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Initiating Root Stress Late in Flower

Discussion in 'Advanced Marijuana Cultivation' started by legallyflying, Nov 11, 2011.


    legallyflying Well-Known Member

    I have read from several sources that drying or moisture stress in the root zone can induce the increased production of resin to decrease evaporative moisture loss theough the leaves.

    Before people start saying that "just leave it alone to maximize its potential" I think you should realize that as growers, most of us are no interested in reaching a plants NATURAL maximum potential. Natural selection and plant response mechanisms obviously favor maximum seed production, not flowers with specific qualities. You can steer a plant to produce results you desire. Look at grape and berry growers that cut their plants to the ground every year...is that "natural"?

    Anyways, I am in DWC and was thinking that I would drain the water put of the buckets for maybe 2-3..5? Hours a day to induce moisture stress. Has anyone ever tried this? Or other moisture limiting effects?

    The source of this steerage theory was reading in maximum yield, urban Gardner, and the association of greenhouse growers publication (can't remember the name)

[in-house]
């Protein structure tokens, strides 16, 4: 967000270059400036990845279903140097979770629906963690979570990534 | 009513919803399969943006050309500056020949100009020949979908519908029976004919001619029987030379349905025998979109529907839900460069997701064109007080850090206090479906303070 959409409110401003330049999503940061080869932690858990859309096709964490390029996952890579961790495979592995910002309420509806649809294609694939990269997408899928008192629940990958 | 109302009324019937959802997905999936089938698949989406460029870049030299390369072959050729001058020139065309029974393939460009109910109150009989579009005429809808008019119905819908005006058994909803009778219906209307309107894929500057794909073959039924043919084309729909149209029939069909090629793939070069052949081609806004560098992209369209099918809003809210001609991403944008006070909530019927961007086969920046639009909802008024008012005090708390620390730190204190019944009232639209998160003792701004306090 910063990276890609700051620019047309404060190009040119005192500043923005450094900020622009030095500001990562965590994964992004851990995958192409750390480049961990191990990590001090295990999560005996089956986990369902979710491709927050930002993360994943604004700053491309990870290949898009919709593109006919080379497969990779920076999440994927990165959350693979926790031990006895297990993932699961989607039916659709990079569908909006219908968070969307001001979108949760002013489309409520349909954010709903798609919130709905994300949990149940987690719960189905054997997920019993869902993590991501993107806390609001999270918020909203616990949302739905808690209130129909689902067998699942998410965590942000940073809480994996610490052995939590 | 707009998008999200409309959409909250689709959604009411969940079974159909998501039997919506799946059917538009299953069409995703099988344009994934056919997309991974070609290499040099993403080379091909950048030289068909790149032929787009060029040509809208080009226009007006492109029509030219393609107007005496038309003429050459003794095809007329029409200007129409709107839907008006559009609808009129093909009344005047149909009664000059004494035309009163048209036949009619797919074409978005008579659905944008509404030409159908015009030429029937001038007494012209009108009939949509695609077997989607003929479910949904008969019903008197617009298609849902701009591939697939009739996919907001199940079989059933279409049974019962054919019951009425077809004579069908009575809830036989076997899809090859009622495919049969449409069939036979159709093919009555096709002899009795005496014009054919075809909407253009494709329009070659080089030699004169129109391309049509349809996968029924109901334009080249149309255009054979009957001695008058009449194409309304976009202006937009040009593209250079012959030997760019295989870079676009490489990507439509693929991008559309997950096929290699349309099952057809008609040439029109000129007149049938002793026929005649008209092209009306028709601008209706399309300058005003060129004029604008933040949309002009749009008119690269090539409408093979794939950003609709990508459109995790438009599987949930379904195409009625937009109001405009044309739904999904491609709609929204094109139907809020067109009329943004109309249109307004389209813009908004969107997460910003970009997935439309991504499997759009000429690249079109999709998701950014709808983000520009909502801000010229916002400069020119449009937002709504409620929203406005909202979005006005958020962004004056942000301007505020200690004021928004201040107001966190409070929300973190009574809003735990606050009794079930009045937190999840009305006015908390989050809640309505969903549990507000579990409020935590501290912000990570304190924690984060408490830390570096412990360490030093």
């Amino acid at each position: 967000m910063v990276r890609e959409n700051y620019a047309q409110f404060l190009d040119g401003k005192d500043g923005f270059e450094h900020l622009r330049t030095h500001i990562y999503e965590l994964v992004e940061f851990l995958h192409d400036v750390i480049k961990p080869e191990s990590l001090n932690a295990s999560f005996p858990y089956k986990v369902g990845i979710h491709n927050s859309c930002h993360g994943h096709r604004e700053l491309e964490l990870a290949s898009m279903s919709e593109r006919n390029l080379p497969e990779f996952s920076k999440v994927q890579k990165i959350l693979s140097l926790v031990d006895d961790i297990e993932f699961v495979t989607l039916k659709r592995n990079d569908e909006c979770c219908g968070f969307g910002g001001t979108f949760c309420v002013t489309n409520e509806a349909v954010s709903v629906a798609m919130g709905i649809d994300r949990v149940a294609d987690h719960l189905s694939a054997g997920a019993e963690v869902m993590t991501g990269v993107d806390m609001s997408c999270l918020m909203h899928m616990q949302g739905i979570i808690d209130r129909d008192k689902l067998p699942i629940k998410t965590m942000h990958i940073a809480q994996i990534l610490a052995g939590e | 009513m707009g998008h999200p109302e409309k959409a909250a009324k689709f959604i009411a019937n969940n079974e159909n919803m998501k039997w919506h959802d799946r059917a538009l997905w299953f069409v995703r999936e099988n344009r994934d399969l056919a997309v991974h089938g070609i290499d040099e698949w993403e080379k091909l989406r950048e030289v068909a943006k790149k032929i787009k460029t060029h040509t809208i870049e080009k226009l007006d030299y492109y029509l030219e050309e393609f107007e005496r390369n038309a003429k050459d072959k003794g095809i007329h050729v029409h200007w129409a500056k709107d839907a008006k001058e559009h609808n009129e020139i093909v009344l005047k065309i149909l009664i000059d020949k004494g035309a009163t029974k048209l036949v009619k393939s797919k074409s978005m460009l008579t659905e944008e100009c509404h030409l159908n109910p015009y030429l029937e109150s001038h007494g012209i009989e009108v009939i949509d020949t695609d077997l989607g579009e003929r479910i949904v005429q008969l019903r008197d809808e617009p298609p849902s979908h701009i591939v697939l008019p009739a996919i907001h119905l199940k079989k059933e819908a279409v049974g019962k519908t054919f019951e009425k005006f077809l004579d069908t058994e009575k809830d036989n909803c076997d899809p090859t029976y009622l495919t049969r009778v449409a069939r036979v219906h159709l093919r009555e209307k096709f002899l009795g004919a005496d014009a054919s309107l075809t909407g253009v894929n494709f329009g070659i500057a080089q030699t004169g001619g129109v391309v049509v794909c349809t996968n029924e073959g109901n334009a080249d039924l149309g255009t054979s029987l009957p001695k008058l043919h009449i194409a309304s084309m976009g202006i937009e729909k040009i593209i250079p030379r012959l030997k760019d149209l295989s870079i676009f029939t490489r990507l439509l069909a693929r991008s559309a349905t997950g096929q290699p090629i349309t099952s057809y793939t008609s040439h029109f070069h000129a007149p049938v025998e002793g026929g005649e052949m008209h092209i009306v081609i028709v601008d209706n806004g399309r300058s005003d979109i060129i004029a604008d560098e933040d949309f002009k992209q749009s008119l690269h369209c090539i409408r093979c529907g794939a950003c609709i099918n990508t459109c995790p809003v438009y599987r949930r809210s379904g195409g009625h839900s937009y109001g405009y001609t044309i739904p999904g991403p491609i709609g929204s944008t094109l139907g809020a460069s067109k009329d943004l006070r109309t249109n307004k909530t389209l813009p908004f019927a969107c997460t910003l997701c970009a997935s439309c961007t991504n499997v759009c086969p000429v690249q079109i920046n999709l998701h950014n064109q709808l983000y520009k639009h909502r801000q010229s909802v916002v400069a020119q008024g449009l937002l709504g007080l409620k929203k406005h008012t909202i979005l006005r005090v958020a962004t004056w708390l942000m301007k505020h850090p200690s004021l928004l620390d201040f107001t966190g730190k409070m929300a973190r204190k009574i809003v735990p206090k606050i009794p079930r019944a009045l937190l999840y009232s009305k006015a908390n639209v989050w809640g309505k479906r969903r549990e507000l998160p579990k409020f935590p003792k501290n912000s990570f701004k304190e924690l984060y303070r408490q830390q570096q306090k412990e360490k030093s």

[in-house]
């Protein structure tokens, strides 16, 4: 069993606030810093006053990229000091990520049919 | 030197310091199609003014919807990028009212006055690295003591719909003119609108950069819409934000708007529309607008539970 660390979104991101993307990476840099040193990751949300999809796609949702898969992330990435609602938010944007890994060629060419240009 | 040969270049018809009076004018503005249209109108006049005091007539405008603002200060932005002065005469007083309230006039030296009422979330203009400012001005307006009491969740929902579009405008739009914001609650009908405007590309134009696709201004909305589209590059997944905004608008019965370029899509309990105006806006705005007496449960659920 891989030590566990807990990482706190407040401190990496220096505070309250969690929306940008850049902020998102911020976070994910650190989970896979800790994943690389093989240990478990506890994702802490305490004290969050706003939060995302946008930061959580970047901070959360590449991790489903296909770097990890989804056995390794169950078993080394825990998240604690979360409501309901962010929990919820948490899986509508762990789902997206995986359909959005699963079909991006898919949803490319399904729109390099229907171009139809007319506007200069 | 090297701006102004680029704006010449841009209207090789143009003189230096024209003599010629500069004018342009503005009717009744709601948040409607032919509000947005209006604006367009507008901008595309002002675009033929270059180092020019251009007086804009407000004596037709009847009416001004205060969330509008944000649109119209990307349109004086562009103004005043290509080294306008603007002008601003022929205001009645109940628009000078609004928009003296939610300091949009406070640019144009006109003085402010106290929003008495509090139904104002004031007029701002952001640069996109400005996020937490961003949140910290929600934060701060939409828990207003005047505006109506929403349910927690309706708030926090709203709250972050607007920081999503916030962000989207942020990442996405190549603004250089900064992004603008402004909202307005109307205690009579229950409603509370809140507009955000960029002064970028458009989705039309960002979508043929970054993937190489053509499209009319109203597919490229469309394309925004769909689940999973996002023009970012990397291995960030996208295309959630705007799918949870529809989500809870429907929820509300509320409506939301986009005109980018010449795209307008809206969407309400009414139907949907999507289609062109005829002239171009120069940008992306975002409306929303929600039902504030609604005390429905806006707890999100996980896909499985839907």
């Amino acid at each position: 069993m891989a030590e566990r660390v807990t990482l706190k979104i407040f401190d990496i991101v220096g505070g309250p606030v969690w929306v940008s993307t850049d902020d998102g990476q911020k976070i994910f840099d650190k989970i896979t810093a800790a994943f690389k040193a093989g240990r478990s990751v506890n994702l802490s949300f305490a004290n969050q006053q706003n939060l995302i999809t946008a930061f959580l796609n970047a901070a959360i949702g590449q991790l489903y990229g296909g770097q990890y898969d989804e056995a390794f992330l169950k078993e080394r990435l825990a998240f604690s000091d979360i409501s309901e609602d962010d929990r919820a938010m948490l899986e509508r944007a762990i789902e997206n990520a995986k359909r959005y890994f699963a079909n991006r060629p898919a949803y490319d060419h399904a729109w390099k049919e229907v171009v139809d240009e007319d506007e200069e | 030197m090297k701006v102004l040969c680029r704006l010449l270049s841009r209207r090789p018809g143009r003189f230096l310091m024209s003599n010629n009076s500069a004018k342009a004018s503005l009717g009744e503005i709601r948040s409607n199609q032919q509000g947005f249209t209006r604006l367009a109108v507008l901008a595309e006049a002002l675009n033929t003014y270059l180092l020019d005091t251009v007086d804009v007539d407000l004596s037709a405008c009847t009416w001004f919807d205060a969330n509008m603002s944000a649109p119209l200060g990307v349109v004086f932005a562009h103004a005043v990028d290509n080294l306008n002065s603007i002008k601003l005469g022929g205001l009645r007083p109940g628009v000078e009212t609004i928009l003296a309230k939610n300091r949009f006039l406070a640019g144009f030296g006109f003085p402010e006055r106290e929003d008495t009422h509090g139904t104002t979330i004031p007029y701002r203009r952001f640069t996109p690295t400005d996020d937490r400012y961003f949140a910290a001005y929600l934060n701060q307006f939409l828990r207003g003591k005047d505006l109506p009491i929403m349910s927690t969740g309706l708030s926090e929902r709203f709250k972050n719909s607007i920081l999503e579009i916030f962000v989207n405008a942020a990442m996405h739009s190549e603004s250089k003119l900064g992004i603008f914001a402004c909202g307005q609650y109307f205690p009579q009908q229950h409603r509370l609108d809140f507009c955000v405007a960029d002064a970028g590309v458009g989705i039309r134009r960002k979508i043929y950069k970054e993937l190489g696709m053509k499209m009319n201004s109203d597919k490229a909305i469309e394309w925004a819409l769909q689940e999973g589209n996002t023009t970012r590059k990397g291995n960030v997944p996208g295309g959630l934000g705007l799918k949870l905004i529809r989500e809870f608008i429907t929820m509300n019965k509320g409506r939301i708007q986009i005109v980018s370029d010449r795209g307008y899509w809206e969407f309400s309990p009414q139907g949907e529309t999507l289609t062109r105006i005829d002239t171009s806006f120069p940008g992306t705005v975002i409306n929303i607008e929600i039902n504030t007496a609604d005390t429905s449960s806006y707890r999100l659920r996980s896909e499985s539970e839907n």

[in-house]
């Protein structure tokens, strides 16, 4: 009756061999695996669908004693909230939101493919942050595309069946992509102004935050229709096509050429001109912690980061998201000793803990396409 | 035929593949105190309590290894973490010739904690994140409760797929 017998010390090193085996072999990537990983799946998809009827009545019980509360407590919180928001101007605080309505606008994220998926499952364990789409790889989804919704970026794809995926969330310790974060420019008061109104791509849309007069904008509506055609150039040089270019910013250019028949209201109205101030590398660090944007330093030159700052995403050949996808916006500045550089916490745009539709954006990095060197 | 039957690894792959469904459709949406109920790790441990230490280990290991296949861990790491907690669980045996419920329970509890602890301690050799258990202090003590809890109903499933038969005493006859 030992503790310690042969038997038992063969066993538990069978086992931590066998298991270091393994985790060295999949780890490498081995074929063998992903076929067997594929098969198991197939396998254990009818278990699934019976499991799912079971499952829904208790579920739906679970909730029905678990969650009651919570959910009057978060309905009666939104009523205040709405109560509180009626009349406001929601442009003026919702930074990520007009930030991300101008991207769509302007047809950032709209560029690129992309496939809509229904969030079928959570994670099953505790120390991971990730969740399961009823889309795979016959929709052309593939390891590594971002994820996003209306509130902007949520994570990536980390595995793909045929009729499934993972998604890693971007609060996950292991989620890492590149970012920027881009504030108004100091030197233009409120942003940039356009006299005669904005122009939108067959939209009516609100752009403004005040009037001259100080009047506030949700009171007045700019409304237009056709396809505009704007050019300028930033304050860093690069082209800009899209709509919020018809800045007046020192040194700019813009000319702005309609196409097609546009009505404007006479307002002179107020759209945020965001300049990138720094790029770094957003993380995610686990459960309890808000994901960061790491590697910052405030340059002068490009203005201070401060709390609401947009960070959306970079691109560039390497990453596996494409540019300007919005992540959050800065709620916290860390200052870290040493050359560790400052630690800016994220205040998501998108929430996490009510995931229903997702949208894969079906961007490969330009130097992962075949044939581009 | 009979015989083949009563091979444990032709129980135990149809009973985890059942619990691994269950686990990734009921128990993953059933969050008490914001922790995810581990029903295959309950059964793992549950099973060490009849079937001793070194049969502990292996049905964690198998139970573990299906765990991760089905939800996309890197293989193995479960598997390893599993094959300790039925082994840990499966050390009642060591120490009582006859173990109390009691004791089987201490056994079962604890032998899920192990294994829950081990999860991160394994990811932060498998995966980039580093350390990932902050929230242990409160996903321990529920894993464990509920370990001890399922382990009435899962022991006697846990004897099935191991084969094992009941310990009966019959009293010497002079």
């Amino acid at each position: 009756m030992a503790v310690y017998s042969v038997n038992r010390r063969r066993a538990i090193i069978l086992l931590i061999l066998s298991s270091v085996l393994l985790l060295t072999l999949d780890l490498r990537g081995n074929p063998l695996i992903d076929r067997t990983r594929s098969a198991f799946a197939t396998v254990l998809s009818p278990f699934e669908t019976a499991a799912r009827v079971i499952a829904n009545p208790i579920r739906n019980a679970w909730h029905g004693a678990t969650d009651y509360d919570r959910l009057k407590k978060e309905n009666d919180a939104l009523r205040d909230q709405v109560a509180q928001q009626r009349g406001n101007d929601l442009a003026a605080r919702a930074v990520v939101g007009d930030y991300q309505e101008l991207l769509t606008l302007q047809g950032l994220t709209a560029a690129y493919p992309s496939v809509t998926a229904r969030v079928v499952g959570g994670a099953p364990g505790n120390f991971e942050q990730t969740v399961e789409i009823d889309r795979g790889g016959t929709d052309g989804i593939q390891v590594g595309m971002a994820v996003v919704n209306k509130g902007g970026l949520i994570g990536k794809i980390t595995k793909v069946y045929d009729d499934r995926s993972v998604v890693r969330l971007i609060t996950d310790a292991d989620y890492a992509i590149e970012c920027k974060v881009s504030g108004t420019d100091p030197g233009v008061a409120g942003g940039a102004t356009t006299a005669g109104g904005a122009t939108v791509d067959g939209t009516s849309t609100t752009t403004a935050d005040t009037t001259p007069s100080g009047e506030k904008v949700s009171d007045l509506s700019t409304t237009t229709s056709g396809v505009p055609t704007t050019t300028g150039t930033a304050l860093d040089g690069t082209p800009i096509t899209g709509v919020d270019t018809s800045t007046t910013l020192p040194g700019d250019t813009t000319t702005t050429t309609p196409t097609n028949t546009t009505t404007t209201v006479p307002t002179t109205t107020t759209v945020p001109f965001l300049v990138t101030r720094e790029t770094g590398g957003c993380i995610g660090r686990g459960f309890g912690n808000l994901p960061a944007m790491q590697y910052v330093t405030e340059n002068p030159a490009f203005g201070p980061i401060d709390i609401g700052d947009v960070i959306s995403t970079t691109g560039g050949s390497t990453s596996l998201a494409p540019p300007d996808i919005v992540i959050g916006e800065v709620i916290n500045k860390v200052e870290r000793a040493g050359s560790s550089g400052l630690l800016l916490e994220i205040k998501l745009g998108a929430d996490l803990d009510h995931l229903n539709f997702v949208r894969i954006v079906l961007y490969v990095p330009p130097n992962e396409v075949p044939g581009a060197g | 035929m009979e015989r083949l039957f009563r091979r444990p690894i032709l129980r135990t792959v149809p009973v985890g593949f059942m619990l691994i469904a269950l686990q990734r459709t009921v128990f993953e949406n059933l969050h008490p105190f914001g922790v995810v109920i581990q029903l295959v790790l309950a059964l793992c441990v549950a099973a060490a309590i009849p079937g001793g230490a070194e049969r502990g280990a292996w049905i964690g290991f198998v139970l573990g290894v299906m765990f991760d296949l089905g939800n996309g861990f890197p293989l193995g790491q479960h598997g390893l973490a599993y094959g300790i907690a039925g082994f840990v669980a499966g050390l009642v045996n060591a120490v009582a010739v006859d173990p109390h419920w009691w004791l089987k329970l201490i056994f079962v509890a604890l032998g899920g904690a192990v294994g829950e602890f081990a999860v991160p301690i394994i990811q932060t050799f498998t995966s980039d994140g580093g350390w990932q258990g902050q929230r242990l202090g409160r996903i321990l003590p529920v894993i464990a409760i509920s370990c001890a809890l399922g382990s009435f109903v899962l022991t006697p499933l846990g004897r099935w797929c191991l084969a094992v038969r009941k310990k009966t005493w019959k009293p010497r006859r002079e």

billy4479 Moderator

    Dr. Lynette Morgan offers her tips for balancing vegetative and generative growth through crop steering.

    Growth balance is something many indoor growers may not be tuned into—after all, plants are programmed to grow leaves, flowers and fruit with little input from us. However, some of the tools used by the commercial greenhouse producers of fruiting crops can be applied on a smaller scale, and crop steering is a useful technique to know and understand. Crop steering works on the principle that there are two different types of growth with flowering and fruiting plants: the vegetative phase, which refers to foliage and stem growth, and the generative phase, where flowers form and fruit begin to set and develop. Balanced growth means the plant produces just enough foliage to support a good number of developing flowers and fruit, thus maximizing yield without putting a lot of extra energy into unnecessary amounts of foliage.
    What is vegetative growth?

    We often hear about plants that might have gone overly vegetative—a common occurrence under lush hydroponic growing conditions with plenty of water and nutrients. Overly vegetative crops are fairly easy to recognize. With plants such as tomatoes, the stems are often very thick—sometimes described as being like tree trunks—and the foliage is lush and light green with large leaves. Overly vegetative growth means the plant doesn't have a lot of developing flowers or fruit, and is instead sending most of the assimilate produced via photosynthesis into further leaf growth. Any flowers that develop may be small and weak and may even abscise, as leaf growth is favored over generative growth in this condition. The canopy of an overly vegetative crop often appears very dense, with many long leaves, and will present fast growth and rapidly increasing plant height, but few mature fruit and sparse flowering.